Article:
Sixty years after it took an escort of U.S. Marshals just to safely bring him onto campus, James Meredith again returned to Ole Miss, this time standing before a cheering crowd.
The 89-year-old who was the first Black person to enroll at the University of Mississippi received a number of awards from the assembled guests, and also spoke to the crowd about his life and his life’s final mission: to spread Christian teachings through a “James Meredith Museum and Bible Society.”
The event began with an excerpt from the documentary “Who Is James Meredith?” which was directed and narrated by Meredith’s wife, Judy Meredith, a former television and radio journalist.
After the documentary, University of Mississippi Chancellor Glenn Boyce welcomed the Meredith family, and other guests, to the university. Attending in the audience were dozens of current members of the U.S. Marshals Service, one of the Marshals who protected Meredith 60 years earlier, Kosciusko Mayor Tim Kyle, Gayle Wicker, wife of Sen. Roger Wicker, and Kathleen Kennedy Townsend, daughter of Robert Kennedy. As attorney general at the time of Meredith’s enrollment, Robert Kennedy was heavily involved in negotiations with then-Gov. Ross Barnett.
The notable dignitaries, students and members of the university community looked on as Meredith spoke about his goals for a Bible society in Jackson, which he has compared to “the old Catholic mission” meets “the YMCA or YWCA.” Meredith said he’s been “begging for support for many years,” but only three people had made a pledge to donate. Then, he came to Oxford to mark the anniversary, where he’s already received a number of donations. He pulled out a journal, where he has been writing down the pledges he received.
“I’ll be in Oxford six days, and I want to fill this book with pledges,” Meredith said, handing it down to the crowd for it to be passed around. “If we don’t start talking about the Bible and moral character, we in deep trouble.”
Meredith is seeking $1 for every person in Mississippi “who remembers Ole Miss in 1962.”
Meredith also told the audience a number of “truths” that he said he’d been scared to tell until recently.
“Like everybody, I wanted people to like old James Meredith, and most people don’t like it when you tell them the truth,” Meredith said. “After watching that movie, that they say my wife had made, and I decided that being scared, particularly of highfalutin people, didn’t make good sense.”
One truth that got a considerable cheer from the crowd was Meredith’s view that Black women, particularly those over the age of 30, are the most important people in the world.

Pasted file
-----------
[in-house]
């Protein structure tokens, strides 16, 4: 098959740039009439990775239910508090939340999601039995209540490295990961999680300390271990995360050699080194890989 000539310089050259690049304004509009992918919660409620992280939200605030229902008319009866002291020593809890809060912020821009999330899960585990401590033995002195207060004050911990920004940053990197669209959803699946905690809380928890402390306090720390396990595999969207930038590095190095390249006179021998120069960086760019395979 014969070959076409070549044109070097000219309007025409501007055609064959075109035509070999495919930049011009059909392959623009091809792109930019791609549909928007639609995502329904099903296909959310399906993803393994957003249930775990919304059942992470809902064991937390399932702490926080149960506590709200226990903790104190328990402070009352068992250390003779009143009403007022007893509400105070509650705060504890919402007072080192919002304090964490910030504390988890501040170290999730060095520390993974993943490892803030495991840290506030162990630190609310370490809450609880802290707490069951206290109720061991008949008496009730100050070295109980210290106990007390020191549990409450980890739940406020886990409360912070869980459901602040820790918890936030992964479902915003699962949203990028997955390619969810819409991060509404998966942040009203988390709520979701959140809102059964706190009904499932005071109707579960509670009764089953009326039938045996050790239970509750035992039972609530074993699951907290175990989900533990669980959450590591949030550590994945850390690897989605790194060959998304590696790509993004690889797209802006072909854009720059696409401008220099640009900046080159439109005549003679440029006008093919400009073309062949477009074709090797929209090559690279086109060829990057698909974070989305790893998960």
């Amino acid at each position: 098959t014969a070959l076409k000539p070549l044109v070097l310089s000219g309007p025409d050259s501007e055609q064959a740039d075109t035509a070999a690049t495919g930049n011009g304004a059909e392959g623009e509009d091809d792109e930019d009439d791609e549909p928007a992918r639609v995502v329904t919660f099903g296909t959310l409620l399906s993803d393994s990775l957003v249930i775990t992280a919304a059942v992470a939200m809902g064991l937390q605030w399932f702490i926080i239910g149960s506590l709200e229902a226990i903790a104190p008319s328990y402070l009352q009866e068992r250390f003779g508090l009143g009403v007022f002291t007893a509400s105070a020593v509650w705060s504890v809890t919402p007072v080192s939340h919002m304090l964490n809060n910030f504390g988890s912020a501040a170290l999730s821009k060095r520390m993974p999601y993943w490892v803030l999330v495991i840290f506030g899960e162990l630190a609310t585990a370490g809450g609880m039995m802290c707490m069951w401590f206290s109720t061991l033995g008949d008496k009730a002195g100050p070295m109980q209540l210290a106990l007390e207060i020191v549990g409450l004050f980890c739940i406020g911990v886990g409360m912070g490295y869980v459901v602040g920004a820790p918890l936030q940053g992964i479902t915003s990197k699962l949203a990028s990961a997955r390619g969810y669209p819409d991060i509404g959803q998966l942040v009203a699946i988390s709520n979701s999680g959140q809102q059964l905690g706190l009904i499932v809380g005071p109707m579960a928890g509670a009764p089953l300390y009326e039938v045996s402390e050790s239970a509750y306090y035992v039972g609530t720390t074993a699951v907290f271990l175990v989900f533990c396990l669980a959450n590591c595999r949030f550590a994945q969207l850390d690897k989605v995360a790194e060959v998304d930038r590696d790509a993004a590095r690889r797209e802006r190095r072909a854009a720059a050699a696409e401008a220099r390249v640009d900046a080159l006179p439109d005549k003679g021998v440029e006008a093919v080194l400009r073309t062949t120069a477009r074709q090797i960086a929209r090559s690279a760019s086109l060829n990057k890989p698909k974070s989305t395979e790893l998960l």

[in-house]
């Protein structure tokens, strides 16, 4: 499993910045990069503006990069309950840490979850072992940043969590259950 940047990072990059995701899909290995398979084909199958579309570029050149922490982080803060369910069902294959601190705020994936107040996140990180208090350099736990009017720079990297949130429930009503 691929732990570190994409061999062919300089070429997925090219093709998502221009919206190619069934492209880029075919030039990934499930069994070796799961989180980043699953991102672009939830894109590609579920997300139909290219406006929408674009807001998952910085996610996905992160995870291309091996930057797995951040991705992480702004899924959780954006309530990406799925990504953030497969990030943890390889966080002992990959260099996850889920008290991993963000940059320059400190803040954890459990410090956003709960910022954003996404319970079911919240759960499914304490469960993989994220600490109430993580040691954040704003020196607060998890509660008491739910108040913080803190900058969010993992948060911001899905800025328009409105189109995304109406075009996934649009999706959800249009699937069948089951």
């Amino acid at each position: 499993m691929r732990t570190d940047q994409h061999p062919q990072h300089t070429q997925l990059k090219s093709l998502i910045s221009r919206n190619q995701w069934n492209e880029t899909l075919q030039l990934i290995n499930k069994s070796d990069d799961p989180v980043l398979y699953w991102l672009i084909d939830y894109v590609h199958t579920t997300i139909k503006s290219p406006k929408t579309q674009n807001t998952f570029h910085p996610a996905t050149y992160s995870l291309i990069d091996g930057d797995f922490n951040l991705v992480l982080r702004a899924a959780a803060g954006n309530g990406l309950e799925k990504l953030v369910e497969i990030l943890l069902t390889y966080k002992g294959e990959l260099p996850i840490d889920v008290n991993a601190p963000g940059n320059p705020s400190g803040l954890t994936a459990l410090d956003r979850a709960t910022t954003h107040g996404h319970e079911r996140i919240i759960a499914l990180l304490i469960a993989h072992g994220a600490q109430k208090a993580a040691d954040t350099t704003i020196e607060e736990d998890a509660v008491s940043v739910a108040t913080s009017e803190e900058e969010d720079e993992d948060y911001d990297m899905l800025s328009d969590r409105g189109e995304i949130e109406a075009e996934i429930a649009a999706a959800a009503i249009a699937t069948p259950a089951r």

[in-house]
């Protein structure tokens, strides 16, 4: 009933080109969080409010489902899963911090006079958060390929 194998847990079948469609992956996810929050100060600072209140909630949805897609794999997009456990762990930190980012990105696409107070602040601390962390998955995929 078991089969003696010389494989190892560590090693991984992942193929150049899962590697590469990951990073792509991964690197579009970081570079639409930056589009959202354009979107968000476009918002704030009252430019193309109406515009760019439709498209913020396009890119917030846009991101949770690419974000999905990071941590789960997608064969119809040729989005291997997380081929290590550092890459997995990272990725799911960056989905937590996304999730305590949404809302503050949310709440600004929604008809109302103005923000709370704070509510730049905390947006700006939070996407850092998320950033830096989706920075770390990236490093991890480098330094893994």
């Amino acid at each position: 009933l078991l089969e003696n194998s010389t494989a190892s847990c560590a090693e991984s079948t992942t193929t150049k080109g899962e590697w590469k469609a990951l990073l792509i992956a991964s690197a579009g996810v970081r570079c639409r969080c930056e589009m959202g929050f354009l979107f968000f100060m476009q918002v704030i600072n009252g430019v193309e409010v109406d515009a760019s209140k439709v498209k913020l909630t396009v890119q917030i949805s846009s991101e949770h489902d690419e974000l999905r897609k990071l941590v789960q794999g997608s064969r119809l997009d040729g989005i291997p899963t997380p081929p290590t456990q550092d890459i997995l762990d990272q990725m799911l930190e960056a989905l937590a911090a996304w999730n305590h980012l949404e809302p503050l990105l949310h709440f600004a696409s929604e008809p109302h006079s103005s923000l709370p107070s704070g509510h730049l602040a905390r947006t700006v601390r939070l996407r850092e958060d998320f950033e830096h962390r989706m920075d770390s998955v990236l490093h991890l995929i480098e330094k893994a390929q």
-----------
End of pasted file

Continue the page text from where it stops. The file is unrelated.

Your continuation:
“There’s nothing in Mississippi that God, Jesus Christ and Black women cannot fix,” Meredith said.
Meredith received a number of awards and honors from the university he fought so hard to attend and ultimately graduate from.
Ronald Davis, director of the U.S. Marshals Service, honorarily deputized Meredith into the nation’s oldest law enforcement agency, the very one that had protected him decades earlier. Davis said his staff struggled to find any other time someone had been bestowed with that honor.
“When we look at this award that we are going to present, it is probably the greatest honor of my tenure as director of the U.S. Marshals Service,” Davis said.
Boyce awarded Meredith with the Mississippi Humanitarian Award. Boyce said the award is one of the university’s highest honors, and it has only been given out four times in the last 20 years. Prior to that, Boyce said they do not know if it was ever given.
“We have a monetary gift along with this award, for your James Meredith Bible Society. It’s a little bit more than $1, I can assure you,” Boyce said.
The City of Oxford, represented by Ward Four Alderman Kesha Howell-Atkinson, also presented Meredith with a resolution, making Oct. 1, the date he enrolled in 1962, as James Meredith Day.
A number of other awards were also presented to Meredith. The College of Liberal Arts is creating a “James Meredith Changemaker Award,” which will be given out annually in the spring to a graduating undergraduate student. The university is creating a James Meredith Speaker Series that will occur each year to mark the anniversary. The university will also award a James H. Meredith Legacy Award each year, and a James H. Meredith Legacy Scholarship.
After the event, Meredith said there is much still to be done at Ole Miss and across the nation.
“It’s time for us to stop lying and start dealing with the truth,” Meredith said. “America ain’t automatically here to stay. We’ve got to do some right things.”
Meredith’s strategy for spreading the truth has always been through personal politics. He said for decades he has gone to Ole Miss football games and walked around campus talking to people, telling them his stories and his truths.
“I was getting into the mind of the people that thought they hated me,” Meredith said.
He has always seen a part of his mission as converting people “from bad people into good people,” including while he was a student.
“I thought that everybody at Ole Miss that was screaming at me, I thought I hadn’t done my job yet,” Meredith said.